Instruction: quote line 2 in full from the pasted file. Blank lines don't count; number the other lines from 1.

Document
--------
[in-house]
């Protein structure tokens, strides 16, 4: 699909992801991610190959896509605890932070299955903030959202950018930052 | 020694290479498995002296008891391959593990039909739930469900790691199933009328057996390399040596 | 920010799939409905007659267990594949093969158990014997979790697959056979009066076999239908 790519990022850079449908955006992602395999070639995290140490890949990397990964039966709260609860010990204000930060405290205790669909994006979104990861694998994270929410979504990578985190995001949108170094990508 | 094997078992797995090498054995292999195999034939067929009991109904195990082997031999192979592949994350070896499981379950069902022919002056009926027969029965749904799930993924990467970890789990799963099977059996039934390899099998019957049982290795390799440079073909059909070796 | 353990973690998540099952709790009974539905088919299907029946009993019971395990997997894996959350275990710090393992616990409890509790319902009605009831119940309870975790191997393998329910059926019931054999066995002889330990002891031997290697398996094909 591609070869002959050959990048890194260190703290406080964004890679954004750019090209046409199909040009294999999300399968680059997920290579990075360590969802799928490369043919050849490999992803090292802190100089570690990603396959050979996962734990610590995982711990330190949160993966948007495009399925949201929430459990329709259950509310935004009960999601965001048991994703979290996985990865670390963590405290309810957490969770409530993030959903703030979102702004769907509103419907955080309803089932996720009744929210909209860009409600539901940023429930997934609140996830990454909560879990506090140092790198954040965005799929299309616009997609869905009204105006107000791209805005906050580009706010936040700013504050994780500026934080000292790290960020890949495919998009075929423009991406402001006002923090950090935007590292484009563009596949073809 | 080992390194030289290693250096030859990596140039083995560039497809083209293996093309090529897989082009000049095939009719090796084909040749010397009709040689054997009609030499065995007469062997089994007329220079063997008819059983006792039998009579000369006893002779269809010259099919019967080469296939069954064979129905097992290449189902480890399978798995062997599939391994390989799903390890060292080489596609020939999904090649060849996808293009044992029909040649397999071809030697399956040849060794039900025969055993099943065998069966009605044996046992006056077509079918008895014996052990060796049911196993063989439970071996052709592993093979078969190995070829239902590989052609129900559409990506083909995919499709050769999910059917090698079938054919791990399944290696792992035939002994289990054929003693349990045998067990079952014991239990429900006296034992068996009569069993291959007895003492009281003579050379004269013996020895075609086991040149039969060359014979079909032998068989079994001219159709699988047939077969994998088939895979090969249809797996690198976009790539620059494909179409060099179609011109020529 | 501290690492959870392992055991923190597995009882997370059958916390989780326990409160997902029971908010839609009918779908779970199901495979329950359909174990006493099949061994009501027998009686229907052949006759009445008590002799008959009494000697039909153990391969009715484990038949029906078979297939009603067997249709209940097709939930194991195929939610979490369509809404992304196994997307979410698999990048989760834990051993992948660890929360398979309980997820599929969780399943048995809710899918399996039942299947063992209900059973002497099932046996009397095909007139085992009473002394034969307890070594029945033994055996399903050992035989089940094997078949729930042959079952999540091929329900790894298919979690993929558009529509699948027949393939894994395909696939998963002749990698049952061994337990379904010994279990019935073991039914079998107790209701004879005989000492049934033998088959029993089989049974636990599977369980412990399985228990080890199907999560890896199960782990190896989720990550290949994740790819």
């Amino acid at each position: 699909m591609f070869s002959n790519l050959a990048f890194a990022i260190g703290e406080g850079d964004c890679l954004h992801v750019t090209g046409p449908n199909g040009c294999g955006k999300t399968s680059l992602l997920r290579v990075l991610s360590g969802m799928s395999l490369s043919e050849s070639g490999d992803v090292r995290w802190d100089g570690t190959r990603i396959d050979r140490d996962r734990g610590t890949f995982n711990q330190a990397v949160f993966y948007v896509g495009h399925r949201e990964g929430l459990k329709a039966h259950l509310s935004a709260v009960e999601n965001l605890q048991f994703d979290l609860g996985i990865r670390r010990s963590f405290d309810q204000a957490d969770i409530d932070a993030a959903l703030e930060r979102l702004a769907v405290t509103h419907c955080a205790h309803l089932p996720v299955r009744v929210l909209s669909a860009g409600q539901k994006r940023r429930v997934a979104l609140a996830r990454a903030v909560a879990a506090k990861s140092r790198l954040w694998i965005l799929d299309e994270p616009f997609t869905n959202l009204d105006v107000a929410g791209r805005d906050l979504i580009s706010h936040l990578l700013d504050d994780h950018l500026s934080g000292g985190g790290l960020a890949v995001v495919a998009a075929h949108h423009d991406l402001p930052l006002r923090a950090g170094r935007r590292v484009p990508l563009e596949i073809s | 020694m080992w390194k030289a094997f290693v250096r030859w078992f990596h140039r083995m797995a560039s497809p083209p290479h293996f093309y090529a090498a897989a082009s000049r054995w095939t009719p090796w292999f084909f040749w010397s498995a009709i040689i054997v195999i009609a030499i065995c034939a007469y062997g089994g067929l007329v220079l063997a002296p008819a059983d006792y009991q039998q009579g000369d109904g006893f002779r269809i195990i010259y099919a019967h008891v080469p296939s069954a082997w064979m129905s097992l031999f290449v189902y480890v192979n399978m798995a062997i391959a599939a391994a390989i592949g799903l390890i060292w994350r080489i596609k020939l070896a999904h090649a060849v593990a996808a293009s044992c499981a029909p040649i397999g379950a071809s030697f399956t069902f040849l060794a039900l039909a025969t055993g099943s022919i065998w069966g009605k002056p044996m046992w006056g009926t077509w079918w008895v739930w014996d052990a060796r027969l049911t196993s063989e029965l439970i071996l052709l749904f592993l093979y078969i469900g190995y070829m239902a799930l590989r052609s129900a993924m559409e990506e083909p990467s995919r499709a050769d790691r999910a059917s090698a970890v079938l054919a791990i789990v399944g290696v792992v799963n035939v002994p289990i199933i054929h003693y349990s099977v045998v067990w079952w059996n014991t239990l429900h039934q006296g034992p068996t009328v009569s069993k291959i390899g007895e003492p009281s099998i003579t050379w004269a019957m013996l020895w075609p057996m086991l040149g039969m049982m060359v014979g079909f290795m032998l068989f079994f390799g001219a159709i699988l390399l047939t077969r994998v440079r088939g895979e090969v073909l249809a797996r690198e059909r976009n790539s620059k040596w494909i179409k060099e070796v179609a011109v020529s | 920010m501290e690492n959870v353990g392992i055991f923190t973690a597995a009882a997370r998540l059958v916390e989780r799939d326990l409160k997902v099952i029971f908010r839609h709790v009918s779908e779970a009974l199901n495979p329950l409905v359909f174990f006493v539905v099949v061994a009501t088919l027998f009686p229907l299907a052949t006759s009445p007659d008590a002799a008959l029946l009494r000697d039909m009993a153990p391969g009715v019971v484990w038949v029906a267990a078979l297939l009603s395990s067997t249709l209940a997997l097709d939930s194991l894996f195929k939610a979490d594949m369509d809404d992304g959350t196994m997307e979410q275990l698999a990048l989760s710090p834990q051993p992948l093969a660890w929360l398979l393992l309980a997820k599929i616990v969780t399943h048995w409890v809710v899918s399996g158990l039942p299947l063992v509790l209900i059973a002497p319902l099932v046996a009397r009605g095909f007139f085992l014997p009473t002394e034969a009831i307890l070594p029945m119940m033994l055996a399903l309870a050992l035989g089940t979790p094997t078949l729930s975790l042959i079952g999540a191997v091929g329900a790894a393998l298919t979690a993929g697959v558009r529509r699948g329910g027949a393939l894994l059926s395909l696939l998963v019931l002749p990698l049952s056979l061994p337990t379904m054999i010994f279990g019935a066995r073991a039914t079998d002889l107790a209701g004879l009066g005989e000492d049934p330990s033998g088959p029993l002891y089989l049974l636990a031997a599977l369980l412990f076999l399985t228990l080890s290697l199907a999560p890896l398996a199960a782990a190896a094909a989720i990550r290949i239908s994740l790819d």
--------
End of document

């Protein structure tokens, strides 16, 4: 699909992801991610190959896509605890932070299955903030959202950018930052 | 020694290479498995002296008891391959593990039909739930469900790691199933009328057996390399040596 | 920010799939409905007659267990594949093969158990014997979790697959056979009066076999239908 790519990022850079449908955006992602395999070639995290140490890949990397990964039966709260609860010990204000930060405290205790669909994006979104990861694998994270929410979504990578985190995001949108170094990508 | 094997078992797995090498054995292999195999034939067929009991109904195990082997031999192979592949994350070896499981379950069902022919002056009926027969029965749904799930993924990467970890789990799963099977059996039934390899099998019957049982290795390799440079073909059909070796 | 353990973690998540099952709790009974539905088919299907029946009993019971395990997997894996959350275990710090393992616990409890509790319902009605009831119940309870975790191997393998329910059926019931054999066995002889330990002891031997290697398996094909 591609070869002959050959990048890194260190703290406080964004890679954004750019090209046409199909040009294999999300399968680059997920290579990075360590969802799928490369043919050849490999992803090292802190100089570690990603396959050979996962734990610590995982711990330190949160993966948007495009399925949201929430459990329709259950509310935004009960999601965001048991994703979290996985990865670390963590405290309810957490969770409530993030959903703030979102702004769907509103419907955080309803089932996720009744929210909209860009409600539901940023429930997934609140996830990454909560879990506090140092790198954040965005799929299309616009997609869905009204105006107000791209805005906050580009706010936040700013504050994780500026934080000292790290960020890949495919998009075929423009991406402001006002923090950090935007590292484009563009596949073809 | 080992390194030289290693250096030859990596140039083995560039497809083209293996093309090529897989082009000049095939009719090796084909040749010397009709040689054997009609030499065995007469062997089994007329220079063997008819059983006792039998009579000369006893002779269809010259099919019967080469296939069954064979129905097992290449189902480890399978798995062997599939391994390989799903390890060292080489596609020939999904090649060849996808293009044992029909040649397999071809030697399956040849060794039900025969055993099943065998069966009605044996046992006056077509079918008895014996052990060796049911196993063989439970071996052709592993093979078969190995070829239902590989052609129900559409990506083909995919499709050769999910059917090698079938054919791990399944290696792992035939002994289990054929003693349990045998067990079952014991239990429900006296034992068996009569069993291959007895003492009281003579050379004269013996020895075609086991040149039969060359014979079909032998068989079994001219159709699988047939077969994998088939895979090969249809797996690198976009790539620059494909179409060099179609011109020529 | 501290690492959870392992055991923190597995009882997370059958916390989780326990409160997902029971908010839609009918779908779970199901495979329950359909174990006493099949061994009501027998009686229907052949006759009445008590002799008959009494000697039909153990391969009715484990038949029906078979297939009603067997249709209940097709939930194991195929939610979490369509809404992304196994997307979410698999990048989760834990051993992948660890929360398979309980997820599929969780399943048995809710899918399996039942299947063992209900059973002497099932046996009397095909007139085992009473002394034969307890070594029945033994055996399903050992035989089940094997078949729930042959079952999540091929329900790894298919979690993929558009529509699948027949393939894994395909696939998963002749990698049952061994337990379904010994279990019935073991039914079998107790209701004879005989000492049934033998088959029993089989049974636990599977369980412990399985228990080890199907999560890896199960782990190896989720990550290949994740790819």